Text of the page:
AWS CodeBuild and CodePipeline: Continuous Integration and Delivery

AWS CodeBuild is a fully managed continuous integration service that compiles source code, runs tests, and produces software packages ready to deploy. It fits seamlessly into the GitOps model by automating the build and test phase of your software release process.
AWS CodePipeline automates the stages of your release process for a fast and reliable application and infrastructure updates. It integrates with CodeCommit, CodeBuild, and CloudFormation, allowing you to visualize and automate the end-to-end flow of updates from code commit to deployment.
By integrating these services, AWS offers a cohesive GitOps stack that supports the principles of infrastructure as code, immutable infrastructure, and declarative configuration. Adopting these tools within your GitOps workflows can significantly enhance the reliability, security, and efficiency of managing and deploying your cloud infrastructure and applications.

Infrastructure-as-Code

There are several Infrastructure as Code (IaC) solutions to consider if you're shifting to a GitOps mindset. Terraform stands out for its ability to manage multi-cloud environments, allowing teams to define infrastructure through declarative configuration files, which can be versioned and reviewed as part of the GitOps process. Pulumi, on the other hand, offers a unique approach by allowing developers to define infrastructure using general-purpose programming languages, providing a familiar syntax and richer logic capabilities. Crossplane extends the Kubernetes API to manage and compose infrastructure from multiple vendors and sources, aligning with GitOps practices by integrating infrastructure management directly into the Kubernetes environment.
On the other hand, within the AWS ecosystem, CloudFormation provides a native, integrated solution for defining AWS resources using JSON or YAML templates, enabling seamless automation and integration with AWS services. The AWS Cloud Development Kit (CDK) further enhances the IaC landscape by allowing developers to define infrastructure using familiar programming languages, abstracting away the verbose syntax of traditional templates. For my examples I use either Terraform or CloudFormation.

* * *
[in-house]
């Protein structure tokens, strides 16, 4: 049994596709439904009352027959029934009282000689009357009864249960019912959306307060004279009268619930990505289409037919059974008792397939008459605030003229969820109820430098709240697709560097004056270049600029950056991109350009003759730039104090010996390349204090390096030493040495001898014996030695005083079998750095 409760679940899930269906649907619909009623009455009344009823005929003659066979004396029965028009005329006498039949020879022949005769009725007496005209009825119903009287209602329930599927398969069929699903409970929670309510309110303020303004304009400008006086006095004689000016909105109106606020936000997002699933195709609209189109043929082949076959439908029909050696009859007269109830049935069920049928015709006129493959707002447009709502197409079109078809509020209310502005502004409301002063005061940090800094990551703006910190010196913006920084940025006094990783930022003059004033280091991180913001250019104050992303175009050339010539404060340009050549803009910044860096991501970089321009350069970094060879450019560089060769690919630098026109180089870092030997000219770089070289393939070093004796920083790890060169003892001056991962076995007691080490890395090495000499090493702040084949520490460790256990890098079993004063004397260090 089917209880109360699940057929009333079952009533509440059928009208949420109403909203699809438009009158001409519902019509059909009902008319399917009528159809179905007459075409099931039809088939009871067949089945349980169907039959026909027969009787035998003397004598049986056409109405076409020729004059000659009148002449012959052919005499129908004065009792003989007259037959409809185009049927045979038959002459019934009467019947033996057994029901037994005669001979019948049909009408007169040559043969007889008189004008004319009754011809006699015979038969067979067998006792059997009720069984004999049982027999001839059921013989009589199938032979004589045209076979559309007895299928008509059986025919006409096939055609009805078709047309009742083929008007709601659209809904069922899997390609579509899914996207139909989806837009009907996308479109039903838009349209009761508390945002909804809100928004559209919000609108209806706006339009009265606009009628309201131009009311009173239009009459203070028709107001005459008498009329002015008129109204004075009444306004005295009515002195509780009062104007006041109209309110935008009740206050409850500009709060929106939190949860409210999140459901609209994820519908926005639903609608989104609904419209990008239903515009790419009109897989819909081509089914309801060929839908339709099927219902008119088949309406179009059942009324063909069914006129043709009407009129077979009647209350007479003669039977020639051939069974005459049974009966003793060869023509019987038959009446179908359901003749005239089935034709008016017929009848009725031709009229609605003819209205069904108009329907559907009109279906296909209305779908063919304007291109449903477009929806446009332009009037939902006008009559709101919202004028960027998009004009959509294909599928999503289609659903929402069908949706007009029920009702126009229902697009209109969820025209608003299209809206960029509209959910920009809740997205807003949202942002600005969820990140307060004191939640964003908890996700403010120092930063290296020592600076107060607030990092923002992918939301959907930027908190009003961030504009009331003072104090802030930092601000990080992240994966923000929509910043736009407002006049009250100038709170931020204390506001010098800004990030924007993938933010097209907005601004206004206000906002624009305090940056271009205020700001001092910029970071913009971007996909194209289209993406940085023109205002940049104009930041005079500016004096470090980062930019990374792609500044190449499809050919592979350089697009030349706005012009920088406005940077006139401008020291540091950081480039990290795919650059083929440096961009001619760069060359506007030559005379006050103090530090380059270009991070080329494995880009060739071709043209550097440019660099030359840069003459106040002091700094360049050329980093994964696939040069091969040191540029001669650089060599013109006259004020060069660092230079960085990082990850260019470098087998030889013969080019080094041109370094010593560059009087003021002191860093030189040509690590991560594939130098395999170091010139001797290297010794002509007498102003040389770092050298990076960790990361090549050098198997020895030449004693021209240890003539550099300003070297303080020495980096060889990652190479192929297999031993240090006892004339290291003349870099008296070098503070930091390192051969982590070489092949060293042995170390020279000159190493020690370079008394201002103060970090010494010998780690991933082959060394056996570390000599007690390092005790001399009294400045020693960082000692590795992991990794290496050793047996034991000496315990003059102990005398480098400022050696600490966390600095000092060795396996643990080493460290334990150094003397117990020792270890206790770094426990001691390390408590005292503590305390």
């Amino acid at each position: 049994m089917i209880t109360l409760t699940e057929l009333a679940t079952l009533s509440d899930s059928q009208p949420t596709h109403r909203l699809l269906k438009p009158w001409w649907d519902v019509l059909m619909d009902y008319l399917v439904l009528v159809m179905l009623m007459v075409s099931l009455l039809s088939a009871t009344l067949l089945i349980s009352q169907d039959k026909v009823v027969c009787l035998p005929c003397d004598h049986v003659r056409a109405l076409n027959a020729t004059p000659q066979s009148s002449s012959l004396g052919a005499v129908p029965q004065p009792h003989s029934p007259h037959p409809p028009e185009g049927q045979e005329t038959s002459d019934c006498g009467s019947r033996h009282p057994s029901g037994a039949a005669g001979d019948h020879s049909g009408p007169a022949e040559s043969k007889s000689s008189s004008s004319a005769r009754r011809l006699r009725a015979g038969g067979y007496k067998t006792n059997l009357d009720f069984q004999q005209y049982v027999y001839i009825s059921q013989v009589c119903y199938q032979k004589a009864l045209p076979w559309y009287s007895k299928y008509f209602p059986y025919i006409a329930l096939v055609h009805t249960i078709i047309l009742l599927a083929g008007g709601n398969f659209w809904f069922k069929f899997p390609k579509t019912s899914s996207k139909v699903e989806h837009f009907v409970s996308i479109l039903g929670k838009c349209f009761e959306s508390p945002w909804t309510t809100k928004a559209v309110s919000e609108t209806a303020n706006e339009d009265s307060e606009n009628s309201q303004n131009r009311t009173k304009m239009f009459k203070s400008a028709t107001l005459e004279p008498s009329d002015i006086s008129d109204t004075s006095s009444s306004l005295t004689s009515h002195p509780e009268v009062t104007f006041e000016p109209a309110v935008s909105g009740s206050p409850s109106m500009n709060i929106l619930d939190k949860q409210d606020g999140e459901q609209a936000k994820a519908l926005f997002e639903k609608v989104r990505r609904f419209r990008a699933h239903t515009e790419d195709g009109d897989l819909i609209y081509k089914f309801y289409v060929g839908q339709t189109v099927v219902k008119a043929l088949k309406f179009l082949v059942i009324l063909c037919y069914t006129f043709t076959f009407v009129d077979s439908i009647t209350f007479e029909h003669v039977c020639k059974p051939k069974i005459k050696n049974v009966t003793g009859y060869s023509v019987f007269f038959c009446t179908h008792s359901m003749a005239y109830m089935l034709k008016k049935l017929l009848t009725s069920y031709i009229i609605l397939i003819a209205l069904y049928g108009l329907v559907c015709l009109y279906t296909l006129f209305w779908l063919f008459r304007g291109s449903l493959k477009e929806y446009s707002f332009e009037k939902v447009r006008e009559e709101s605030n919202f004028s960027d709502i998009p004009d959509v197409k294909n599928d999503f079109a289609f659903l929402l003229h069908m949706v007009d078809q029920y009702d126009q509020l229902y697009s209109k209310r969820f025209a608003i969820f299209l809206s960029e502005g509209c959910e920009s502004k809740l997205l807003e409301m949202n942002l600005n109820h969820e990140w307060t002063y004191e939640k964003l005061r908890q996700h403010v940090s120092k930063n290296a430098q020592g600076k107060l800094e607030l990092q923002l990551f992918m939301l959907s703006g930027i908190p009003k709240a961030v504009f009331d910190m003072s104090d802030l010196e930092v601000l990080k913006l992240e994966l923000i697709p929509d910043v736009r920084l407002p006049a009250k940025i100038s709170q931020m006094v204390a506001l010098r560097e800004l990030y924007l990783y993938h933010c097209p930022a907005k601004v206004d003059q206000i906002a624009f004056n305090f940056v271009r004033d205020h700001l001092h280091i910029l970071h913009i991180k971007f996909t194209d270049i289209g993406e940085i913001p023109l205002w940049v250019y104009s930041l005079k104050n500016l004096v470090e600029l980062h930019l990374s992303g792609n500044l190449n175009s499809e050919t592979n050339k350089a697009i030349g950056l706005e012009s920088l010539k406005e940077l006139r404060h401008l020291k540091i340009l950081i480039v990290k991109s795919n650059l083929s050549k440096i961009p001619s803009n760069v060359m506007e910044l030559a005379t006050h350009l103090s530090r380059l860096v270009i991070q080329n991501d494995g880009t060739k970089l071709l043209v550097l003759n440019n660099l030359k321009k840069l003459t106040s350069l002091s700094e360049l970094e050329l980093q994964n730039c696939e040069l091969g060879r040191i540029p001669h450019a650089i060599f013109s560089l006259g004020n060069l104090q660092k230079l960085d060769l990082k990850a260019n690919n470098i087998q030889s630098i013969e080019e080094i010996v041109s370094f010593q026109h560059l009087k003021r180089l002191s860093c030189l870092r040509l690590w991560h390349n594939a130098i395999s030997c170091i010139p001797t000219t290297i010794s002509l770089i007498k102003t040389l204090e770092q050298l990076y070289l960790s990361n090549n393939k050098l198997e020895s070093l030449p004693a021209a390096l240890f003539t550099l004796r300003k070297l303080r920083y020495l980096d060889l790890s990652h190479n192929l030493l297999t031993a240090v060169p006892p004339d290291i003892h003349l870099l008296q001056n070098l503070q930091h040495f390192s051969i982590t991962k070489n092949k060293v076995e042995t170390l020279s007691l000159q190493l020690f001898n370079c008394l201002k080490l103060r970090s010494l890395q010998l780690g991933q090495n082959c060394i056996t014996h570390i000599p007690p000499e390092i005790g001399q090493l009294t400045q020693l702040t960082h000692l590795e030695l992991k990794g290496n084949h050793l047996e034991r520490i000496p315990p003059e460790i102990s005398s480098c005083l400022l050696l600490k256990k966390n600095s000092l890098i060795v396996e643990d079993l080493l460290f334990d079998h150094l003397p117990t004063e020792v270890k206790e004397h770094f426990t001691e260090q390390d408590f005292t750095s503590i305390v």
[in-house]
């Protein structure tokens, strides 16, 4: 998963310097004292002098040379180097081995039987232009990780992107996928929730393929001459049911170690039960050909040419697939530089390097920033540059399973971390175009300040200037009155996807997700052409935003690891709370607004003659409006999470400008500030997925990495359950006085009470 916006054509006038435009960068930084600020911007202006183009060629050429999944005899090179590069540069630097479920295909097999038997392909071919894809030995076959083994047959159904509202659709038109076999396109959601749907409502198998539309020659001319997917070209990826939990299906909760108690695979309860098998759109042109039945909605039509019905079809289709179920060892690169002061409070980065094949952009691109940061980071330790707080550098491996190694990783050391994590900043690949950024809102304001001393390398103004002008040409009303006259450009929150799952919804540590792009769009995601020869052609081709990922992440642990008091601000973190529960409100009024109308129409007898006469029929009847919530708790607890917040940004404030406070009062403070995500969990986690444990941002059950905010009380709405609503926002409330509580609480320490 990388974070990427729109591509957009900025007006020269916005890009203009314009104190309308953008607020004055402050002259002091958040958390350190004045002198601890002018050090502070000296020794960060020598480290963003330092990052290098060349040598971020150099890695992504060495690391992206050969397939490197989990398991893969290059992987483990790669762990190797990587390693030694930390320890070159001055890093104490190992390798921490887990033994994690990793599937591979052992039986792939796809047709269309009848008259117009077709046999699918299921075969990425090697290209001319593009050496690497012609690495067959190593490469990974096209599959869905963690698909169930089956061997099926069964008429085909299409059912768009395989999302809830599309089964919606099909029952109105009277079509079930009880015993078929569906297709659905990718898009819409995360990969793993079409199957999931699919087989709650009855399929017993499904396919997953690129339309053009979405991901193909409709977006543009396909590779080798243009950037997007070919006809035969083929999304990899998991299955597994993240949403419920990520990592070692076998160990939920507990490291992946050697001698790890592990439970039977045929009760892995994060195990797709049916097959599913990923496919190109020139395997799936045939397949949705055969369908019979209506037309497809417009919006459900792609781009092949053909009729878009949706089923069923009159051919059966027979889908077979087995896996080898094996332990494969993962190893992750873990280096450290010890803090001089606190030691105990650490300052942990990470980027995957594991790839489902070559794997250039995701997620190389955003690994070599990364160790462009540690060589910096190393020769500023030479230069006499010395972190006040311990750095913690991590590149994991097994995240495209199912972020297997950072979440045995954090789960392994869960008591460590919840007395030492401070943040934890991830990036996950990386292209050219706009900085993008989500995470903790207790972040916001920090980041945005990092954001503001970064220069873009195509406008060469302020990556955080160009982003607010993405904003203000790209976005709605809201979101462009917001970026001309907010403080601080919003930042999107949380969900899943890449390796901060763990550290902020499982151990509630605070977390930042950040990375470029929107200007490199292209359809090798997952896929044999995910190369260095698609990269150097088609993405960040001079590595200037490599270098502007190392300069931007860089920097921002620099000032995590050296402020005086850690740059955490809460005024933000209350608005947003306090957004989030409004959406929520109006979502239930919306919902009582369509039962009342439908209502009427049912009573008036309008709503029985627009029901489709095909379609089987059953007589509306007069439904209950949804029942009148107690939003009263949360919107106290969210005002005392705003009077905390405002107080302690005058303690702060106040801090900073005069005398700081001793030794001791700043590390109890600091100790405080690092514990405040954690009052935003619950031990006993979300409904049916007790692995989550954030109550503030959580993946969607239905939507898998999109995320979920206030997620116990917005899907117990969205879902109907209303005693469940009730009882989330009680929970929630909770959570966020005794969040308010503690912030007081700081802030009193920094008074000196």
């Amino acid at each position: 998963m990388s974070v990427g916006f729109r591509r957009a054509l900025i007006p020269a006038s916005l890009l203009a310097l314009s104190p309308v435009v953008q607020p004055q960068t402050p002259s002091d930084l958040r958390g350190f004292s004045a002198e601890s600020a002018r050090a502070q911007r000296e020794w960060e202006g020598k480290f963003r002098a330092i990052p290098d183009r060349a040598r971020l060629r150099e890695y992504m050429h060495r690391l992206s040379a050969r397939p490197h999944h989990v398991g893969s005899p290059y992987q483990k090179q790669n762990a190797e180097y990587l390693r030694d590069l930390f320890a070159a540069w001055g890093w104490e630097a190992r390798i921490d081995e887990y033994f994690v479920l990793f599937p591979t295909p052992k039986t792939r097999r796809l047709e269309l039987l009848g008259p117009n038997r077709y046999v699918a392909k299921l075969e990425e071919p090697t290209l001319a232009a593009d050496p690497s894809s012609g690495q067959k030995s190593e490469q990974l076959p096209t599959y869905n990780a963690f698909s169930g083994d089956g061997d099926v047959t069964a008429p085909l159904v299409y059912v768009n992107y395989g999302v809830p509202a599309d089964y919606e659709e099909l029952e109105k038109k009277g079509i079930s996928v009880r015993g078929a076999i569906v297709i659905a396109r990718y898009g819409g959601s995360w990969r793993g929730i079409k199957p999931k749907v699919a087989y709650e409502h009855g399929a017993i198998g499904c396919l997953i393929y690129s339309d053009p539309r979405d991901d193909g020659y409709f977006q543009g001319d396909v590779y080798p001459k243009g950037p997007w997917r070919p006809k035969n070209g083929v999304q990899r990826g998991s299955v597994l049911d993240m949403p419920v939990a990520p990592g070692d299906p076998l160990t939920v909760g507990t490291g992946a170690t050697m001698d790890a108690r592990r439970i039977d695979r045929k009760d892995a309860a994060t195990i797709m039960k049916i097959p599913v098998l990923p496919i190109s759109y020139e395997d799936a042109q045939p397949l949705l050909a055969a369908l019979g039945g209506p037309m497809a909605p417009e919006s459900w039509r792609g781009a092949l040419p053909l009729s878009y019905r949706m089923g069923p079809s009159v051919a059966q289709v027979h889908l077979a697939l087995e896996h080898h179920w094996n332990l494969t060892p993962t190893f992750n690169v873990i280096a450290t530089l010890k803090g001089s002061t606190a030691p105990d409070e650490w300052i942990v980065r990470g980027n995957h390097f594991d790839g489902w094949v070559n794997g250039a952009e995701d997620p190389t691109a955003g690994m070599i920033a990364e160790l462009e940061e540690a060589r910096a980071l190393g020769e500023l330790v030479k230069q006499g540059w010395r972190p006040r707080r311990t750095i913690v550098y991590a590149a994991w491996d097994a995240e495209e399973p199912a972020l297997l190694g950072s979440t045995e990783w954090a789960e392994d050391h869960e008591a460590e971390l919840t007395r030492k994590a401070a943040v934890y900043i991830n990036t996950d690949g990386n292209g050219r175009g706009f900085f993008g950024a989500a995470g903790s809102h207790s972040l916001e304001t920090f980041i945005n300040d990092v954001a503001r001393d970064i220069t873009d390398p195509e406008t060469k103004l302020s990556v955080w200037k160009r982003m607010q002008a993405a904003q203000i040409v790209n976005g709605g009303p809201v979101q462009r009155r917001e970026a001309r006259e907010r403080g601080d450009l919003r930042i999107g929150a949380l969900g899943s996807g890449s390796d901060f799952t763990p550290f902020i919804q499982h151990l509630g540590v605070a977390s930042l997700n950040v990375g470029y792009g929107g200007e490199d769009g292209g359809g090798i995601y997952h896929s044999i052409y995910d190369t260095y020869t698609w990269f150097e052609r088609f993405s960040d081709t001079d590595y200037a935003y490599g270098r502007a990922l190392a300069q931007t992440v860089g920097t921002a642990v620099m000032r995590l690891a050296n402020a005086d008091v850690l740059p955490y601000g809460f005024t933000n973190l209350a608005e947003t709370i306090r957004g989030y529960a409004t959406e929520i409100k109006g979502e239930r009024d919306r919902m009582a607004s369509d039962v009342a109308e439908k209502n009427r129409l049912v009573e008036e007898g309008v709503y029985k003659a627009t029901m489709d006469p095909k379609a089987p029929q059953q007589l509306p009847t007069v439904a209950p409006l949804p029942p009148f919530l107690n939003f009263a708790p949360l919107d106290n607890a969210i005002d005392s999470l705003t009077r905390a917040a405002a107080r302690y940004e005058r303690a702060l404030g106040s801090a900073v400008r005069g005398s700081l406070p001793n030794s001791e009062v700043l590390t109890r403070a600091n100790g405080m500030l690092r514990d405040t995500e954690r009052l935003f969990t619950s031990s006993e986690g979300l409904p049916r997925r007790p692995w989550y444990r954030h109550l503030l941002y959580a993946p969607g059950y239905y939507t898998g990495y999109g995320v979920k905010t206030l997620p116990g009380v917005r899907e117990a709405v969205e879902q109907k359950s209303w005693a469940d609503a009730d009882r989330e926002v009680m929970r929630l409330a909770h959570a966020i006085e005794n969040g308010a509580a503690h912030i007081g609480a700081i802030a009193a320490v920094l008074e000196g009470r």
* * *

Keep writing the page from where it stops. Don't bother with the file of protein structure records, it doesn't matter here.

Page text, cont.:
A Simple GitOps Example

Now let's look at a fairly basic example. In the figure below you can see the process flow including the services and tools we use to deploy a CloudFormation template first to a development account, then to a production account after a manual approval. The idea here is to think through each step of the way.
A simple GitOps example
Figure 3. Using the GitOps process to deploy CloudFormation templates
Let's talk through the process and configuration elements.
The first thing that will happen is you will create your IaC, in this case a CloudFormation template, and commit and push it to the CodeCommit Repo. At this point CodePipeline sees the change and leaps into action.
CodePipeline has a JSON file that it gets it's configuration from. Here is what the JSON file for this project looks like:
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"pipeline": {
"name": "CFNDeploymentPipeline",
"roleArn": "arn:aws:iam::123456789012:role/CodePipelineServiceRoleCFN",
"artifactStore": {
"type": "S3",
"location": "my-codepipeline-artifacts-123456789012"
},
"stages": [
{
"name": "Source",
"actions": [
{
"name": "Source",
"actionTypeId": {
"category": "Source",
"owner": "AWS",
"provider": "CodeCommit",
"version": "1"
},
"outputArtifacts": [
{
"name": "SourceArtifact"
}
],
"configuration": {
"RepositoryName": "CFNIACrepo",
"BranchName": "main"
},
"region": "us-west-1"
}
]
},
{
"name": "BuildAndDeployToDev",
"actions": [
{
"name": "BuildAndDeployToDev",
"actionTypeId": {
"category": "Build",
"owner": "AWS",
"provider": "CodeBuild",
"version": "1"
},
"inputArtifacts": [
{
"name": "SourceArtifact"
}
],
"outputArtifacts": [],
"configuration": {
"ProjectName": "BuildAndDeployToDev"
},
"region": "us-west-1"
}
]
},
{
"name": "DevApproval",
"actions": [
{
"name": "ManualApproval",
"actionTypeId": {
"category": "Approval",
"owner": "AWS",
"provider": "Manual",
"version": "1"
},
"configuration": {
"CustomData": "Please review the deployment in Dev before approving deployment to Prod."
}
}
]
},
{
"name": "DestroyOnDev",
"actions": [
{
"name": "DestroyOnDev",
"actionTypeId": {
"category": "Build",
"owner": "AWS",
"provider": "CodeBuild",
"version": "1"
},
"inputArtifacts": [
{
"name": "SourceArtifact"
}
],
"outputArtifacts": [],
"configuration": {
"ProjectName": "DestroyOnDev"
},
"region": "us-west-1"
}
]
},
{
"name": "DeployToProd",
"actions": [
{
"name": "DeployToProd",
"actionTypeId": {
"category": "Build",
"owner": "AWS",
"provider": "CodeBuild",
"version": "1"
},
"inputArtifacts": [
{
"name": "SourceArtifact"
}
],
"outputArtifacts": [],
"configuration": {
"ProjectName": "DeployToProd"
},
"region": "us-west-1"
}
]
}
]
}
}
This file defines a few important elements of the pipeline.
  1. It defines the artifacts store, which is an S3 bucket that the code will be moved into while the pipeline runs.